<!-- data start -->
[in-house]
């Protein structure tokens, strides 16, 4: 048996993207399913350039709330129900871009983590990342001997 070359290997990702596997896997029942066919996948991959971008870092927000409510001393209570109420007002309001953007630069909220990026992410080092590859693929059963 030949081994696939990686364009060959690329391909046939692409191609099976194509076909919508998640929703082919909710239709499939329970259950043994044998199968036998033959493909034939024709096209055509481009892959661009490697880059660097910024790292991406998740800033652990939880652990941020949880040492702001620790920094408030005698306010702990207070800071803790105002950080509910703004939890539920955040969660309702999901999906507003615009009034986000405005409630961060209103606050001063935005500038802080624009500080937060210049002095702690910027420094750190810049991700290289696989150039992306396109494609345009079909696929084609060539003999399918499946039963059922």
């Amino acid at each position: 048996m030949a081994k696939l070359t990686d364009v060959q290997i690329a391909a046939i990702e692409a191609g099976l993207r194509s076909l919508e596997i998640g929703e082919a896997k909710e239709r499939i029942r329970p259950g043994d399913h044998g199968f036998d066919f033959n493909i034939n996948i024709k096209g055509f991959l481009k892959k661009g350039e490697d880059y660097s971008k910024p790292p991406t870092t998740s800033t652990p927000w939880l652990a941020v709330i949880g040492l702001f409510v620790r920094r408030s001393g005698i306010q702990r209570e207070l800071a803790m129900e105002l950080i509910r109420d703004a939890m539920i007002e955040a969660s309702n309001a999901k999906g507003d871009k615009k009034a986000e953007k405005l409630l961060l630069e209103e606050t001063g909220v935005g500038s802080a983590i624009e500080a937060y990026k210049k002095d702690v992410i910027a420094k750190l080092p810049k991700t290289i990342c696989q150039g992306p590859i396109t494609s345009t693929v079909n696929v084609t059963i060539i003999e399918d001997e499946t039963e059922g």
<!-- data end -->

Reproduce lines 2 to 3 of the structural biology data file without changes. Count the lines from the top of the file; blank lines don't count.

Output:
């Protein structure tokens, strides 16, 4: 048996993207399913350039709330129900871009983590990342001997 070359290997990702596997896997029942066919996948991959971008870092927000409510001393209570109420007002309001953007630069909220990026992410080092590859693929059963 030949081994696939990686364009060959690329391909046939692409191609099976194509076909919508998640929703082919909710239709499939329970259950043994044998199968036998033959493909034939024709096209055509481009892959661009490697880059660097910024790292991406998740800033652990939880652990941020949880040492702001620790920094408030005698306010702990207070800071803790105002950080509910703004939890539920955040969660309702999901999906507003615009009034986000405005409630961060209103606050001063935005500038802080624009500080937060210049002095702690910027420094750190810049991700290289696989150039992306396109494609345009079909696929084609060539003999399918499946039963059922």
């Amino acid at each position: 048996m030949a081994k696939l070359t990686d364009v060959q290997i690329a391909a046939i990702e692409a191609g099976l993207r194509s076909l919508e596997i998640g929703e082919a896997k909710e239709r499939i029942r329970p259950g043994d399913h044998g199968f036998d066919f033959n493909i034939n996948i024709k096209g055509f991959l481009k892959k661009g350039e490697d880059y660097s971008k910024p790292p991406t870092t998740s800033t652990p927000w939880l652990a941020v709330i949880g040492l702001f409510v620790r920094r408030s001393g005698i306010q702990r209570e207070l800071a803790m129900e105002l950080i509910r109420d703004a939890m539920i007002e955040a969660s309702n309001a999901k999906g507003d871009k615009k009034a986000e953007k405005l409630l961060l630069e209103e606050t001063g909220v935005g500038s802080a983590i624009e500080a937060y990026k210049k002095d702690v992410i910027a420094k750190l080092p810049k991700t290289i990342c696989q150039g992306p590859i396109t494609s345009t693929v079909n696929v084609t059963i060539i003999e399918d001997e499946t039963e059922g």